In the 116th Congress, we can expect the Senate Finance Committee and the House Ways and Means Committee to pursue different goals. Senator Orrin Hatch (R-UT) has retired and has been replaced as chairman of the Senate Finance Committee by Senator Chuck Grassley (R-IA). Although three members of the Senate Finance Committee (two Democrats and one Republican) lost their bids for reelection in 2018, the committee membership will remain largely stable.
Senator Grassley has previously served as chairman of the Senate Finance Committee and, as a long-serving member of Congress, his preferences and goals are well known and understood by taxpayers and advocates alike. Historically he has focused more of his efforts on oversight than on legislation, and he is expected to continue that trend as chairman. His areas of interest include preventing tax fraud, conducting oversight of charitable organizations to ensure that they engage sufficiently in charitable activities and provide sufficient community benefits (particularly in health care), and encouraging whistleblowers to report tax fraud. When the Senate Finance Committee considered the TCJA, Senator Grassley introduced amendments to the whistleblower provisions (to prohibit employers from retaliating against suspected whistleblowers and to clarify the definition of “collected proceeds” upon which a whistleblower’s award is based). These amendments were not included in the TCJA, but it is reasonable to expect Chairman Grassley to introduce these provisions again in the 116th Congress.
Although Senator Grassley is expected to spend a good portion of his time as chairman conducting oversight, Senate Majority Leader Mitch McConnell (R-KY) is not particularly interested in bringing tax legislation to the floor of the Senate for a vote. Senator McConnell is likely to spend the 116th Congress focusing on other Republican priorities, such as confirming judges before the 2020 elections, when Senate Republicans face a much more challenging electoral map than they did in 2018.
Moving across Capitol Hill to the House side, the changes to the Ways and Means Committee are much more drastic and likely to have a bigger impact on tax legislation than on the Senate side. Not only did Democrats regain control of the House, but Republicans on the Ways and Means Committee in particular also suffered a significant number of retirements and electoral losses. Two members who lost their bids for reelection—Peter Roskam (R-IL) and Erik Paulsen (R-MN)—were particularly active in the Committee’s tax work, and their loss is a serious intellectual blow to the Republicans on the Committee. It is likely that Republicans will not add any members to the Ways and Means Committee in the 116th Congress, but Democrats will replace two members (Representative Sander Levin (D-MI), who retired, and Representative Joseph Crowley (D-NY), who lost his primary election) and add more members to reflect their majority status.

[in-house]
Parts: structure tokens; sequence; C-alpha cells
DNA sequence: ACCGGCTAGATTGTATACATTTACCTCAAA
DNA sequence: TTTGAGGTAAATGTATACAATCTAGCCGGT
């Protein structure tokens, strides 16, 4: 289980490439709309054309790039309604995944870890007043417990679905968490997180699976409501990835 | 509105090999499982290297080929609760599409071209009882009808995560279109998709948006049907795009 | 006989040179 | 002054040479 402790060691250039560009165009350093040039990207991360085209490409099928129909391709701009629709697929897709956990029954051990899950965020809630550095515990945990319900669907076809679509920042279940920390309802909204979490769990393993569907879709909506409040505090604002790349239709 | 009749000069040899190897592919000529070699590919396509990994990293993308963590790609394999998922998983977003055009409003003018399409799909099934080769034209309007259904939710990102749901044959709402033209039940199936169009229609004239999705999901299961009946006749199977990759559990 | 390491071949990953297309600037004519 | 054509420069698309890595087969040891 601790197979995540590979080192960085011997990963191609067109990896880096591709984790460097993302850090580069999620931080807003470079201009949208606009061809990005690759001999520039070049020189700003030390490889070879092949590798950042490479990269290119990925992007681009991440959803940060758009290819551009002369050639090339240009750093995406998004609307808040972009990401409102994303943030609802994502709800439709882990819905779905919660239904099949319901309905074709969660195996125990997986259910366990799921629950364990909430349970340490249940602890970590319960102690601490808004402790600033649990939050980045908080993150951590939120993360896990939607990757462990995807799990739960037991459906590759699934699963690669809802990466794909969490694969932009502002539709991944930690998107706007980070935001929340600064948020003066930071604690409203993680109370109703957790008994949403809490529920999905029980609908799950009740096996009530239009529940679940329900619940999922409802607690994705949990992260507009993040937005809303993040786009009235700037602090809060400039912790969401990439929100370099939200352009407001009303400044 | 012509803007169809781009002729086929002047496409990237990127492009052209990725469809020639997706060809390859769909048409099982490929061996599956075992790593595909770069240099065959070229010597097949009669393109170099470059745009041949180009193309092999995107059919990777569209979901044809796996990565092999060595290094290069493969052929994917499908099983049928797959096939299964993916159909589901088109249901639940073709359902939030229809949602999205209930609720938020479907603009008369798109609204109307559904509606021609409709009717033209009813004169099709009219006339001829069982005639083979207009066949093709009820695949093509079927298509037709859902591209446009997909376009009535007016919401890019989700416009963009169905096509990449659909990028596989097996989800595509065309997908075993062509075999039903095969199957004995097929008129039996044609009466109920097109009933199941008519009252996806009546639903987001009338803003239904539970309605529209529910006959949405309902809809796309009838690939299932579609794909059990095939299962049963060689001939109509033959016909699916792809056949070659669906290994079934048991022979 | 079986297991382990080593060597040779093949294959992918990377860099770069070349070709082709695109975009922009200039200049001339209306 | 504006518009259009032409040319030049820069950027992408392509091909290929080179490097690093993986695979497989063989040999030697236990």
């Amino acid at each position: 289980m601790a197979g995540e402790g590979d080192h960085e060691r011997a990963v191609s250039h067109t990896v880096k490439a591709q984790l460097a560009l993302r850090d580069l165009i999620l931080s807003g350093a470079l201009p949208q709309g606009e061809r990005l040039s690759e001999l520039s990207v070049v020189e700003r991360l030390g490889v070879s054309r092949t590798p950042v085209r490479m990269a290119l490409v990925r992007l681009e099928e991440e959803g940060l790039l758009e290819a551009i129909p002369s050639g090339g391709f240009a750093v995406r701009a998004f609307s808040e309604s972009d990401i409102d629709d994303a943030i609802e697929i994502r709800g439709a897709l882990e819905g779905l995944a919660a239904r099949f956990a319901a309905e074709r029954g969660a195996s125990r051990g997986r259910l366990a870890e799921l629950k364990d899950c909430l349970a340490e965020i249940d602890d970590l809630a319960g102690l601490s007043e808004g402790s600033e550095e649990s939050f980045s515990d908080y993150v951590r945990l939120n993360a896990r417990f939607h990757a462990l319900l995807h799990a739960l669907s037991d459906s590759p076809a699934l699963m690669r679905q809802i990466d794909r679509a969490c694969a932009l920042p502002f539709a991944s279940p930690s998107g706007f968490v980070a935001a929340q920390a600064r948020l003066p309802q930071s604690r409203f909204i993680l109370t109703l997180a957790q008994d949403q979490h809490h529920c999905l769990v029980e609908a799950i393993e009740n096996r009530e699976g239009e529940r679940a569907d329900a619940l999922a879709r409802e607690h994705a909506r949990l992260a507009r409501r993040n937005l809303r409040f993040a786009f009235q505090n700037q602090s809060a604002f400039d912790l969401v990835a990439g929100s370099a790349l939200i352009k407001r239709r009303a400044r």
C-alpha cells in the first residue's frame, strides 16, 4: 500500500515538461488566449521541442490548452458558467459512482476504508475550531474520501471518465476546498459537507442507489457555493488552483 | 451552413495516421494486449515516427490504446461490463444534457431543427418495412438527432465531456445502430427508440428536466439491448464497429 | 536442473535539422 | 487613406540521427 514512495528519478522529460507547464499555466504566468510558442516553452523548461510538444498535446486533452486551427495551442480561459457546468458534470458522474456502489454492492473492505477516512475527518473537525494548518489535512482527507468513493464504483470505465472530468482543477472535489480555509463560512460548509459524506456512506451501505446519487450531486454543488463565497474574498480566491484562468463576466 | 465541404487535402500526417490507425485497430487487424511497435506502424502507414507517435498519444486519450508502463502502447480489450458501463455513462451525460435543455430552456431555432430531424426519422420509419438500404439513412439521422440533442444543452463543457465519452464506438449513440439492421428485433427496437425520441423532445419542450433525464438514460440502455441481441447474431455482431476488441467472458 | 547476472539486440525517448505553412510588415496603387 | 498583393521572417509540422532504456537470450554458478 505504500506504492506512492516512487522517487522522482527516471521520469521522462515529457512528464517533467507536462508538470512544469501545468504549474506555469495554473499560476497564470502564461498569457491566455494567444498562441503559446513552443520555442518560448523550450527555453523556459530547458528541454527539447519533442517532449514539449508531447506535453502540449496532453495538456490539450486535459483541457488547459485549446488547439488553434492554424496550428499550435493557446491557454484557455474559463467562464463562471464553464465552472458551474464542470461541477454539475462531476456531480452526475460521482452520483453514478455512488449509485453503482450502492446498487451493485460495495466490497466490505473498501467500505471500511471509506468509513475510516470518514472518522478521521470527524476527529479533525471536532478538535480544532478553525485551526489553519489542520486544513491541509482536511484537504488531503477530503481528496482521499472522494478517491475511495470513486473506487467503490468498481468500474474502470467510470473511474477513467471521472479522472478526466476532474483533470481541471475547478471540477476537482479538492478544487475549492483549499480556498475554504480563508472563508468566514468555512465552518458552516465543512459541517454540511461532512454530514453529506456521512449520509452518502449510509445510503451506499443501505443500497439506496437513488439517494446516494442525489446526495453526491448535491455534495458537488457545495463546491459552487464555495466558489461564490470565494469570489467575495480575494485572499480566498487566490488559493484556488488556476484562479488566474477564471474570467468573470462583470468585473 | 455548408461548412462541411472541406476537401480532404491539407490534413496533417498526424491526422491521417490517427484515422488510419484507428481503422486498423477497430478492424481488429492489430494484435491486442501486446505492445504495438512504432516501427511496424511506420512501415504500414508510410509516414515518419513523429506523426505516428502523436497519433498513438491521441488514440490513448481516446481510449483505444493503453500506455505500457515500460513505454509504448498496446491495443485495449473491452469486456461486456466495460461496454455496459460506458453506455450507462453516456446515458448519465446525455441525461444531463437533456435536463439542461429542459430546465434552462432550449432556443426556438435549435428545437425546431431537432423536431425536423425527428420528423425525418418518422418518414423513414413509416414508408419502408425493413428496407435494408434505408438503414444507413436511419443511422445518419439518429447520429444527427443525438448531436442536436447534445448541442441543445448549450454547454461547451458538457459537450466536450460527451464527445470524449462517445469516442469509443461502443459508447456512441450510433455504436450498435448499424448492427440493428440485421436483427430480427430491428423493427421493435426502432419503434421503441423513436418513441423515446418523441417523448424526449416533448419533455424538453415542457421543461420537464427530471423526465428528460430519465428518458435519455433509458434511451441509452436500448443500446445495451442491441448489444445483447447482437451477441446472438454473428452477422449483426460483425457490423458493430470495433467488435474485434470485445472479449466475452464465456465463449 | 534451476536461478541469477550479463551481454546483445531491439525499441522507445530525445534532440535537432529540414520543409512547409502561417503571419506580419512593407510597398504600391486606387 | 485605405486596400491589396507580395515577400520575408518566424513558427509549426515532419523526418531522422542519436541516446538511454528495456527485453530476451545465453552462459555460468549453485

Neal Assumes Ways and Means Chair
Representative Richard (Richie) Neal (D-MA) is the chairman of the Ways and Means Committee for the 116th Congress. Representative Neal served as the Committee’s ranking member during the 115th Congress and is generally regarded as a pragmatic Democrat who seeks bipartisan agreement. Representative Mike Thompson (D-CA) is expected to serve as the tax policy subcommittee chairman.
Overall, the opportunities for tax legislation will be more limited in the 116th Congress than they were in the 115th Congress, but opportunities still exist. Taxpayers must be more strategic in advocating for legislative change in the 116th Congress.
Although the Democrats were completely excluded from the negotiations and drafting to develop the TCJA, Ways and Means Democratic staff spent significant time meeting with taxpayers in 2018 to understand the effects of the TCJA and where amendments would be helpful. Chairman Neal will hold hearings in the Ways and Means Committee on the TCJA and its impact on taxpayers early in 2019, with the goal of understanding how taxpayers are affected by the TCJA, identifying areas for improvement to the legislation, and attempting to reach consensus across the aisle on amending the TCJA.